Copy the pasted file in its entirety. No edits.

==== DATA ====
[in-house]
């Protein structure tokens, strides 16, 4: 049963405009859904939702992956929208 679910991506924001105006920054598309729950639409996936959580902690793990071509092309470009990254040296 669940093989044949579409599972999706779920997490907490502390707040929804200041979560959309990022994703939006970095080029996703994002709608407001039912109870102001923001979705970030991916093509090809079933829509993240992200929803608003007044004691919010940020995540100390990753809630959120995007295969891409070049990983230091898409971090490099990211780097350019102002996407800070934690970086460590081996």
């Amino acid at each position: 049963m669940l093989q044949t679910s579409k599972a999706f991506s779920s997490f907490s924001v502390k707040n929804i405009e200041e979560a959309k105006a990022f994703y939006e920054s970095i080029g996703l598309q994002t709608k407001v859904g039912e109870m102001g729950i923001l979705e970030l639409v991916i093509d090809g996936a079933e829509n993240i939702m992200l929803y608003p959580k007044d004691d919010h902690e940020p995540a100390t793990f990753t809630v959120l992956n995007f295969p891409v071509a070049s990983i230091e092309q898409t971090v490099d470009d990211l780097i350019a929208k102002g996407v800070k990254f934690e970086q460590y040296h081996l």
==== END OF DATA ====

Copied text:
[in-house]
């Protein structure tokens, strides 16, 4: 049963405009859904939702992956929208 679910991506924001105006920054598309729950639409996936959580902690793990071509092309470009990254040296 669940093989044949579409599972999706779920997490907490502390707040929804200041979560959309990022994703939006970095080029996703994002709608407001039912109870102001923001979705970030991916093509090809079933829509993240992200929803608003007044004691919010940020995540100390990753809630959120995007295969891409070049990983230091898409971090490099990211780097350019102002996407800070934690970086460590081996």
């Amino acid at each position: 049963m669940l093989q044949t679910s579409k599972a999706f991506s779920s997490f907490s924001v502390k707040n929804i405009e200041e979560a959309k105006a990022f994703y939006e920054s970095i080029g996703l598309q994002t709608k407001v859904g039912e109870m102001g729950i923001l979705e970030l639409v991916i093509d090809g996936a079933e829509n993240i939702m992200l929803y608003p959580k007044d004691d919010h902690e940020p995540a100390t793990f990753t809630v959120l992956n995007f295969p891409v071509a070049s990983i230091e092309q898409t971090v490099d470009d990211l780097i350019a929208k102002g996407v800070k990254f934690e970086q460590y040296h081996l």